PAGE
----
Cancer patients can from today potentially access the UK’s first MRIdian machine, a new radiotherapy treatment said to reduce treatment time and cause fewer side effects.
The technology combines magnetic resonance imaging (MRI) techniques with high precision radiotherapy beams, allowing clinicians to adapt treatment to take account of tumour movement in real time, which reduces the amount of healthy tissue hit by radiotherapy, thereby lowering the risk of side effects.
As the machine enables higher doses to certain tumours than would be possible using conventional radiotherapy treatment time can be shortened; with conventional radiotherapy, early stage prostate cancer patients typically require at least 20 treatments - with the MRIdian it can be as low as five.
The MRIdian has been launched by private cancer care provider GenesisCare at its centre in Oxford but, as part of a partnership with the University of Oxford, NHS patients will also be able to access this treatment as part of trials.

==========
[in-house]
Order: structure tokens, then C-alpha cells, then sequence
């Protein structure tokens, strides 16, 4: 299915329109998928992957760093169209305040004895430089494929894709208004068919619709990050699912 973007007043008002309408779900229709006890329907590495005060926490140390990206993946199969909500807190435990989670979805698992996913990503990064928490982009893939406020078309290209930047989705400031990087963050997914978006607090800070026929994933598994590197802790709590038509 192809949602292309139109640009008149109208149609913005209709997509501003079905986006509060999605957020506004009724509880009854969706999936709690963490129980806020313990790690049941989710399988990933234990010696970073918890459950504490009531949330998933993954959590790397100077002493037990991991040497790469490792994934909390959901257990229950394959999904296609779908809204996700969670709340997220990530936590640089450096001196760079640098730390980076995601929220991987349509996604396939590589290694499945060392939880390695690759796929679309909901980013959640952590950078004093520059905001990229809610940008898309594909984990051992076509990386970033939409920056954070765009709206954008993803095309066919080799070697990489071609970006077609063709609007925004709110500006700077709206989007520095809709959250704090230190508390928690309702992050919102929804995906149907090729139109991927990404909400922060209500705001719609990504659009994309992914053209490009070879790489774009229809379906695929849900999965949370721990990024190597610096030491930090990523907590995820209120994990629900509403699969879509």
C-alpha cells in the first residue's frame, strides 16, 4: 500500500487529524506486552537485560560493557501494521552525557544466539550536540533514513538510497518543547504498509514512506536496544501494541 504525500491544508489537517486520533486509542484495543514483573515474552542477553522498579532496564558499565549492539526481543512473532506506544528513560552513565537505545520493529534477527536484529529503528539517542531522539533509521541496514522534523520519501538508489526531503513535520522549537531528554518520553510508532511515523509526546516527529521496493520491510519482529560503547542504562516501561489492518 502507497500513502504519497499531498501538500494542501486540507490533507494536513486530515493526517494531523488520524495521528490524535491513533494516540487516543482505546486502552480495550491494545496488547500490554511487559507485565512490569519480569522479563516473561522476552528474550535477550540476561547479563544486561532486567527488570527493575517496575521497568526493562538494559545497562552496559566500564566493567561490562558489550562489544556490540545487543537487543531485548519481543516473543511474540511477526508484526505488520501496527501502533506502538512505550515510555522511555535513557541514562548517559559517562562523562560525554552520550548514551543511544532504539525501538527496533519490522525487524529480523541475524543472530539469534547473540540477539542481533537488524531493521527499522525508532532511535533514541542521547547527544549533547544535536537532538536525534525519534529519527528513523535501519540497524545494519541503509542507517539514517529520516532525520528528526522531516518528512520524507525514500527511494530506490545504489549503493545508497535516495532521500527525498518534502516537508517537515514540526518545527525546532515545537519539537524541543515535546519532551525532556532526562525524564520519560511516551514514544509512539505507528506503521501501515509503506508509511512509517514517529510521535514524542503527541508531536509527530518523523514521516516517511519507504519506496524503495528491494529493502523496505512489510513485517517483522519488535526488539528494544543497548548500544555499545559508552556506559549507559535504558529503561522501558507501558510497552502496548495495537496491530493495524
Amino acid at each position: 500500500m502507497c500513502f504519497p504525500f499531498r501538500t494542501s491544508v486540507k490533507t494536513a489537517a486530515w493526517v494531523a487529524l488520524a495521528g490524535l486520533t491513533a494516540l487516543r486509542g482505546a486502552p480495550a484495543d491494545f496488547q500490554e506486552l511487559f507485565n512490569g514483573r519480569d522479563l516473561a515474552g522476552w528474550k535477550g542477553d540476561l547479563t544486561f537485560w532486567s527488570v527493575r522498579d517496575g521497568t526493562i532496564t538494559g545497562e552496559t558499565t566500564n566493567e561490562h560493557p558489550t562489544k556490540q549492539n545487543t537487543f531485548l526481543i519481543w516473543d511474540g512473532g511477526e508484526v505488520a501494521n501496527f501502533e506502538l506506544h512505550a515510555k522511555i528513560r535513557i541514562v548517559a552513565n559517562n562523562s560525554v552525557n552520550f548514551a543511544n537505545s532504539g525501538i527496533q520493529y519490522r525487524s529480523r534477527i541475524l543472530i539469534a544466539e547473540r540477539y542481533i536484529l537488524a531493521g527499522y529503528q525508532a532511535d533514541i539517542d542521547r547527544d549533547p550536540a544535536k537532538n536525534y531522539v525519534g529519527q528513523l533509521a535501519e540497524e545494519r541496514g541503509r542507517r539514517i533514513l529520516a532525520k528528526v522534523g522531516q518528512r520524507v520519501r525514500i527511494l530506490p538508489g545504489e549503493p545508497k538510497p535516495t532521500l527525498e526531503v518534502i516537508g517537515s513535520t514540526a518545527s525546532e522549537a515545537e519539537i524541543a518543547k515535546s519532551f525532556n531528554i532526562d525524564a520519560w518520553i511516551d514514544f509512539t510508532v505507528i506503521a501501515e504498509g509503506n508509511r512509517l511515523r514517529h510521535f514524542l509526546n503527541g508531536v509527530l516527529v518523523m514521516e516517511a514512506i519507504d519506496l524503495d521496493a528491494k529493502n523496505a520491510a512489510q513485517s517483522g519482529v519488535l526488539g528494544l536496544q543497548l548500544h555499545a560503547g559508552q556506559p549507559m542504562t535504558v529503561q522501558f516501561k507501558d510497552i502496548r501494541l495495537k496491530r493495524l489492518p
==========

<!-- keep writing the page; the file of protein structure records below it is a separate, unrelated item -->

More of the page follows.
“Treatment on the MRIdian allows us to be virtually 100% accurate, 100% of the time,” said Dr Philip Camilleri, clinical director of Urological Cancers at GenesisCare UK, Oxford.
“This treatment allows us to adapt the radiation field to the daily changes in anatomy of the target and the surrounding areas, ensuring that treatment on the MRIdian is as accurate and effective as possible each and every day.”